- Have had a treatment called sipuleucel-T (Provenge) in the last month
- Have had
steroidsin the last month (steroid creams and inhalers are allowed)
- Have had another experimental drug in the last 2 weeks
- Have had radiotherapy for symptoms in the last 4 weeks
- Have started taking drugs called bisphosphonates in the last 3 months
- Have a problem with your adrenal glands not working properly
- Have had any other type of cancer in the last 3 years
- Have had a heart attack or stroke in the last 6 months or have certain other heart problems (the trial team can advise you about this)
- Have any other medical condition or mental health problem that the trial team think could affect your taking part
- Are known to have HIV, hepatitis B or hepatitis C
This international trial is in 2 parts. The 1st part of the trial looked at different doses of VT464. This has finished and the researchers now need about 100 men to join the 2nd part.
In the 1st part of the trial, the researchers were studying the safety and tolerability of VT 464.
If you join the 2nd part of the trial, you take VT464 tablets once a day, every day, with your evening meal. The trial team may either increase or lower your dose. They will discuss this with you.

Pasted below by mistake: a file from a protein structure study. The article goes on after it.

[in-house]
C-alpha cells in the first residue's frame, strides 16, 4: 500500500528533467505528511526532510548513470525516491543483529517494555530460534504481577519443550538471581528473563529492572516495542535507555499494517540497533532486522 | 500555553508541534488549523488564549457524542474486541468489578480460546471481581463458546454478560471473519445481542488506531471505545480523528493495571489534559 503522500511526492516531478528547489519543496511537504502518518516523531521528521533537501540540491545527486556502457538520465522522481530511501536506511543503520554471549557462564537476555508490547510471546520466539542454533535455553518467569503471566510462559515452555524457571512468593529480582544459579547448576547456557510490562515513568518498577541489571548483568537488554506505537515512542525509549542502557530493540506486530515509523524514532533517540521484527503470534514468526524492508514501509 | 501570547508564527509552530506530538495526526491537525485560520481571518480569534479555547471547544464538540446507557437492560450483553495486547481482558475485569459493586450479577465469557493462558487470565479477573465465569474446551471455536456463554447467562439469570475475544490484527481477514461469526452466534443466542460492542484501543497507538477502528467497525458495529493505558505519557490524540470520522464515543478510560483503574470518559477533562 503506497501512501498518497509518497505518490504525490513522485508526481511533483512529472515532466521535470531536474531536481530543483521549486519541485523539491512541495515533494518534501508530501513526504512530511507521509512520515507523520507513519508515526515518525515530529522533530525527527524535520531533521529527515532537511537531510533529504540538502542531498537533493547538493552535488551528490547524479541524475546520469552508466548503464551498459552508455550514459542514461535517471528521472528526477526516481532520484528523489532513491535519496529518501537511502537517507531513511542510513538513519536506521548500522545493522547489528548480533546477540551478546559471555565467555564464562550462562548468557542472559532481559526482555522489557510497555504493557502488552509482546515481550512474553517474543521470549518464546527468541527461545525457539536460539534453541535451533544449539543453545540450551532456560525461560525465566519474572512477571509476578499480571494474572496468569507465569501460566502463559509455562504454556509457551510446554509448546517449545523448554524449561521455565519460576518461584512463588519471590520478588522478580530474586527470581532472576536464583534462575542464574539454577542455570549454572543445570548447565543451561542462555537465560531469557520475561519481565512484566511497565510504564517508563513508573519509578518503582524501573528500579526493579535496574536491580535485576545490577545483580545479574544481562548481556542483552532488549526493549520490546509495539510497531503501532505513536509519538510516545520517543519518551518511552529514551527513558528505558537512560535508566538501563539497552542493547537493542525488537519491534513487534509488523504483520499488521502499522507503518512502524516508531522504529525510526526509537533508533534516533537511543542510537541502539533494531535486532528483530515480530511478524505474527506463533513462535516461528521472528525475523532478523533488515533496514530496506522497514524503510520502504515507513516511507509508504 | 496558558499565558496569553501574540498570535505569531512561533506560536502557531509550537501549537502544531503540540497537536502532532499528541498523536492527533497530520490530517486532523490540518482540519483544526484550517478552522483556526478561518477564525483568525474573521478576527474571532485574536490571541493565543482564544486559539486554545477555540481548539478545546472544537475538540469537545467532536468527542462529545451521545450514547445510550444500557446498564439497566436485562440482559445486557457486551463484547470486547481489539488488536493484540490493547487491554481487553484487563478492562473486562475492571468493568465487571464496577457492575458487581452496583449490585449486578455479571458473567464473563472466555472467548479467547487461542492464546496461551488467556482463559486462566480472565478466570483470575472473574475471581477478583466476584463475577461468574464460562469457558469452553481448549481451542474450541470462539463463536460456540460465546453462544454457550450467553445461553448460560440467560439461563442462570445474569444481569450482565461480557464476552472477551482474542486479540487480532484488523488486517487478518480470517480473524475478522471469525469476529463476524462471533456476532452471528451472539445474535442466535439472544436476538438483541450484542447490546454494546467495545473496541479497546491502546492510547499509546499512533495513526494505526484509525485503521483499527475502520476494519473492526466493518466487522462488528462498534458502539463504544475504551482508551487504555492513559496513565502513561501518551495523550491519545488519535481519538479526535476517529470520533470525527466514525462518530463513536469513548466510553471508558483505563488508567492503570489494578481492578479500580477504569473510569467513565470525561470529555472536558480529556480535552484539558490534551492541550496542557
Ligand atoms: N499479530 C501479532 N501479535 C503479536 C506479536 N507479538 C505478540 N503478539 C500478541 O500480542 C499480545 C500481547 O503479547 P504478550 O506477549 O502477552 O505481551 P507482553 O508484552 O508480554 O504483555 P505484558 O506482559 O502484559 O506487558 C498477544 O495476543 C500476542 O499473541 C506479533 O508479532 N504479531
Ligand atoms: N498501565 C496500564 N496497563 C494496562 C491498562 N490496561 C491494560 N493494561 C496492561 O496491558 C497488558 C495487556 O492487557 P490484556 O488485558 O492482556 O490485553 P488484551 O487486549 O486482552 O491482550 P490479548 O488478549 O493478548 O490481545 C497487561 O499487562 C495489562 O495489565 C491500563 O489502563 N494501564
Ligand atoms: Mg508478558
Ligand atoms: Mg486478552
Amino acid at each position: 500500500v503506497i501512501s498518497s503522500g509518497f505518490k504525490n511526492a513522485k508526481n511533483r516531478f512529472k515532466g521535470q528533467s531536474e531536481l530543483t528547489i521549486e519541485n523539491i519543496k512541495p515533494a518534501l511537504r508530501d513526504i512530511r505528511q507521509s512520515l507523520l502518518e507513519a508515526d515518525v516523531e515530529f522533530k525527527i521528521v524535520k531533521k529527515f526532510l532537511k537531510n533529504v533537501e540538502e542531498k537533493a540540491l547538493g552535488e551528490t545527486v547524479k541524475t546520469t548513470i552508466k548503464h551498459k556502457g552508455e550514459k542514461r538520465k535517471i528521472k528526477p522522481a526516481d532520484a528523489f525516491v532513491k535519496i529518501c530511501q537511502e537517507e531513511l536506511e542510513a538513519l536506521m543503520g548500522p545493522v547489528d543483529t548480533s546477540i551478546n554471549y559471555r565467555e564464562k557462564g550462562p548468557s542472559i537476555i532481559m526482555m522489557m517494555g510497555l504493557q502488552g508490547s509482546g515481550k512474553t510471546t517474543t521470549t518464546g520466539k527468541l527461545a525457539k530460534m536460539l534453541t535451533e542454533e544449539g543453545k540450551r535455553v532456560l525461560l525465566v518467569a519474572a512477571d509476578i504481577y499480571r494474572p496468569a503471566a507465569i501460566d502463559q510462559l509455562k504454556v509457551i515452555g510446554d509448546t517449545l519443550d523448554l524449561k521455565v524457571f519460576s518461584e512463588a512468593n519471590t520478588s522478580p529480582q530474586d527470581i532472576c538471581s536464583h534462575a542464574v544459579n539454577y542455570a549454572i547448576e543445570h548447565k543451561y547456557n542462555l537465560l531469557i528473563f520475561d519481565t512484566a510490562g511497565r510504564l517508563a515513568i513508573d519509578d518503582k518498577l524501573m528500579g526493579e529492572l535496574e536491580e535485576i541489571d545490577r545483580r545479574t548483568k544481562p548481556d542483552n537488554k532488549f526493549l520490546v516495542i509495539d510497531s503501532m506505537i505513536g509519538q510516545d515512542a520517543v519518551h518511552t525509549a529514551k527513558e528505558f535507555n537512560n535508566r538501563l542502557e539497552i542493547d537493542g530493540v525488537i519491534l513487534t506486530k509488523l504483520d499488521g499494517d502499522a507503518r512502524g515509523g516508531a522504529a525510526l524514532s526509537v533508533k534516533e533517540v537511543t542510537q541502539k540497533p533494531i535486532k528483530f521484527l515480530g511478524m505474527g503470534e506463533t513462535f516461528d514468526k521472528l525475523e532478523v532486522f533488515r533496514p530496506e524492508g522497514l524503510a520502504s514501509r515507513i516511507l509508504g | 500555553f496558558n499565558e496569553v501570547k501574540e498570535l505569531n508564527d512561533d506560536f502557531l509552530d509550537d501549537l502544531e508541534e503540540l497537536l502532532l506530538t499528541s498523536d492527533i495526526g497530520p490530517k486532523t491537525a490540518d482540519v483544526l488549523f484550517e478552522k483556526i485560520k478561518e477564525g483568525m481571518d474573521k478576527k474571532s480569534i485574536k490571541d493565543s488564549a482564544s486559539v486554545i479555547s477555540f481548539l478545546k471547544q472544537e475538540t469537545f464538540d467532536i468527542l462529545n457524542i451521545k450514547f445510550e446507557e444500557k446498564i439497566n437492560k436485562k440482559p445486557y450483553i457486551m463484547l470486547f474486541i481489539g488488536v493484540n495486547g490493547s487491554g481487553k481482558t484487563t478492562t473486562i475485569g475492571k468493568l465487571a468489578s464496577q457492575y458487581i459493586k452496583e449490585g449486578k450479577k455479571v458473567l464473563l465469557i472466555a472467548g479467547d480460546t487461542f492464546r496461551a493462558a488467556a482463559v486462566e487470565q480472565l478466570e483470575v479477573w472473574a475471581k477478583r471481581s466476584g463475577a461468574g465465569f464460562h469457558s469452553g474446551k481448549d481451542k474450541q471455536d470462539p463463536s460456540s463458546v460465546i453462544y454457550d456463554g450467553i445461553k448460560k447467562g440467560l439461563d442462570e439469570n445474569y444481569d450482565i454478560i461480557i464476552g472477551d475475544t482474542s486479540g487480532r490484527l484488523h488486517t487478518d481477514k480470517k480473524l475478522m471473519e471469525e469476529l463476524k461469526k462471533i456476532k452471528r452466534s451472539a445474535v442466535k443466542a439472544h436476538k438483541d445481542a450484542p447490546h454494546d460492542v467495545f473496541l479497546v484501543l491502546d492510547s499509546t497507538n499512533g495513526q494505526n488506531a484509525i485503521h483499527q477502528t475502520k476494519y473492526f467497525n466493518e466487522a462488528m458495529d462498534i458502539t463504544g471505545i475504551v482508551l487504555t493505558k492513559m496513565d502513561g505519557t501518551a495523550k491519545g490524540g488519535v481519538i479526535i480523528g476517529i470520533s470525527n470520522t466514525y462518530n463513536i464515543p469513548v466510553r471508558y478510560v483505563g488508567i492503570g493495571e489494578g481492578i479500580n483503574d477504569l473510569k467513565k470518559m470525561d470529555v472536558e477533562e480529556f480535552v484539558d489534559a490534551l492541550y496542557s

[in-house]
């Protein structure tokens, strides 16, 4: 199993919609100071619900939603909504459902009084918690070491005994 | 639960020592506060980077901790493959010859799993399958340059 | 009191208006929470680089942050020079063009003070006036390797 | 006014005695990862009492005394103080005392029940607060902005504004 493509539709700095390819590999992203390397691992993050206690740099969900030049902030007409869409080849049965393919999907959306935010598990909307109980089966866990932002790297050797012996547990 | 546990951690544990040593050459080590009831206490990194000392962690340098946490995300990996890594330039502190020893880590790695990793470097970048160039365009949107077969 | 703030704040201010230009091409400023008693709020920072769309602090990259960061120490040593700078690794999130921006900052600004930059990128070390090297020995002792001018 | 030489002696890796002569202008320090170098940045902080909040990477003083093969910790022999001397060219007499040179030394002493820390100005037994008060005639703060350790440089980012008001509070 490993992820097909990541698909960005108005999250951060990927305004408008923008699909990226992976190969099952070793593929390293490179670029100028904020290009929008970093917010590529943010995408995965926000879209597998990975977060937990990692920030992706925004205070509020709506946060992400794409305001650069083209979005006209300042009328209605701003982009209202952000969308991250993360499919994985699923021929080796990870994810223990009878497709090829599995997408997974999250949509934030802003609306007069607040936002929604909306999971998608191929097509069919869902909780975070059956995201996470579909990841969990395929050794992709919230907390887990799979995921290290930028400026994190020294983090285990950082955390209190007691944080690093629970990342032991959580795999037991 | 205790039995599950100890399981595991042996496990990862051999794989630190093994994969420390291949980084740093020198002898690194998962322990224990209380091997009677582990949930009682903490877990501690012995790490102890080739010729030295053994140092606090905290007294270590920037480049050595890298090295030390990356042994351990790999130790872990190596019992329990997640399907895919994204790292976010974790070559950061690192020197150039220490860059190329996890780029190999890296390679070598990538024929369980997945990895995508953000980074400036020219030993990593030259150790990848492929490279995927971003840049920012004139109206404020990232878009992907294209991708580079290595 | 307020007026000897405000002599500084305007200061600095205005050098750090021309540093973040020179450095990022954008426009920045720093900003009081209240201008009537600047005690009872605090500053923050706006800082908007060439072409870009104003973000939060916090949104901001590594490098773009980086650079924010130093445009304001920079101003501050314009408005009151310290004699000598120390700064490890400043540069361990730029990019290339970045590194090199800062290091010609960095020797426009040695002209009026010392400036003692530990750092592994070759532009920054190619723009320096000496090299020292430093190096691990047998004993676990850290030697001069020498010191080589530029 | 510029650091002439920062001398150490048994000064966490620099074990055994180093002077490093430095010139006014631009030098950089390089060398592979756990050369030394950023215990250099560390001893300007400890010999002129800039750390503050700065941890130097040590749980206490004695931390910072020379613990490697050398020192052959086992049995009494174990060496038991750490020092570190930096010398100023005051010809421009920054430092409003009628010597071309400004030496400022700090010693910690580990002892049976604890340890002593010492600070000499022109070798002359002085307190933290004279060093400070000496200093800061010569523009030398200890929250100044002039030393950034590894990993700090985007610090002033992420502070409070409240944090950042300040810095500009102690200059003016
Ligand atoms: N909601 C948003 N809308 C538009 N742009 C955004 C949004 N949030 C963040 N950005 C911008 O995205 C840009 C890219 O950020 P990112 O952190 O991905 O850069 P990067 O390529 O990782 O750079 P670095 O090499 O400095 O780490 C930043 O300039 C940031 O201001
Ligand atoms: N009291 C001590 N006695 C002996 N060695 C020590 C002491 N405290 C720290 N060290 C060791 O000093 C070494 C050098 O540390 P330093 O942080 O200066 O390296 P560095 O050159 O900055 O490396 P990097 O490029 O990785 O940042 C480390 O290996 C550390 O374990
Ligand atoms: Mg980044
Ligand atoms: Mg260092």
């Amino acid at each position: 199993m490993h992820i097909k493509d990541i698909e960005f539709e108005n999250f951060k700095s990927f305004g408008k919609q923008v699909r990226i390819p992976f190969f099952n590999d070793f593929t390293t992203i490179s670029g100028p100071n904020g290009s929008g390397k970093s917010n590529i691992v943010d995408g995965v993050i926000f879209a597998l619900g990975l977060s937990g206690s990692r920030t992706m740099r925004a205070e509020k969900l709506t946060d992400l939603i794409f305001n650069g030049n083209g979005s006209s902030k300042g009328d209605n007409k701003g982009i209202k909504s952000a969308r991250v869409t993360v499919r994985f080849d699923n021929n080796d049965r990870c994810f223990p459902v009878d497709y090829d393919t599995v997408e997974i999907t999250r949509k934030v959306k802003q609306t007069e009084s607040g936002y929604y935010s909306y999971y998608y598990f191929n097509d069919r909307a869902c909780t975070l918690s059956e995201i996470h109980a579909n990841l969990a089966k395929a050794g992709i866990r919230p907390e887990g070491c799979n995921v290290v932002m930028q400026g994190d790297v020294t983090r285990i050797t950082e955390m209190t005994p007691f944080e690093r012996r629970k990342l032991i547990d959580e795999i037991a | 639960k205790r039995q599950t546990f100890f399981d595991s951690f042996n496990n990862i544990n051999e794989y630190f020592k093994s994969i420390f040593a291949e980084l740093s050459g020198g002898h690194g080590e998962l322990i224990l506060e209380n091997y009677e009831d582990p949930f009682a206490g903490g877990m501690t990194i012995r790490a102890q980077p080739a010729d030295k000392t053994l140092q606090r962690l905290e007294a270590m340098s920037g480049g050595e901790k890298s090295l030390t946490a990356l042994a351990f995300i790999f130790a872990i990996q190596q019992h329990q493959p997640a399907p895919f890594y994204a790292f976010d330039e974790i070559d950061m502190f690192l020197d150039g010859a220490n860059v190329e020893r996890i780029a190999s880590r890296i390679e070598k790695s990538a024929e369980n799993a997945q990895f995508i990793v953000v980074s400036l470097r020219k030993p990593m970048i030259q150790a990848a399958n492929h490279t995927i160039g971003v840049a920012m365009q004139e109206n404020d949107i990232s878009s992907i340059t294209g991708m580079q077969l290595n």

As long as you don’t have bad side effects, you can carry on taking the tablets for as long they are helping you.
You see the trial team and have some tests before you start treatment. The tests include
When you have been taking the tablets for 2 weeks, you go back to see the trial team. They will examine you and ask about any side effects you’ve had and how well you’re able to carry out your normal daily activities. You’ll also have blood tests and 3 heart traces.
2 weeks later, you go back to see the trial team to talk about any side effects you’ve had and how well you’re able to carry out your normal daily activities. They will explain which other tests and scans you need to have at each of your hospital appointments. You then see the trial team once every 4 weeks for the rest of the time you have treatment.
When you finish the treatment, you’ll see the trial team again. They will examine you and ask about any side effects you’ve had and how well you’re able to perform your normal daily activities. You will also have blood tests, a urine test and 3 heart traces.
As VT464 is a new drug, there may be side effects we don’t know about yet. In trials so far, the most common side effects have been
- Tremors and twitching of the arms, legs and eyelids
- Feeling tired
- Feeling dizzy and lightheaded
- Feeling or being sick
- Short term memory loss
- Changes in your vision
- Changes in your mental status, including feelings of confusion, difficulty concentrating, low mood, depression
- Dry mouth
- Loss of appetite
- Taste changes
- Bone pain
- Dry, itchy skin
- Skin rash
- Hair loss
The trial team will talk to you about all the possible side effects before you agree to take part.
How to join a clinical trial
Please note: In order to join a trial you will need to discuss it with your doctor, unless otherwise specified.
Professor Johann de Bono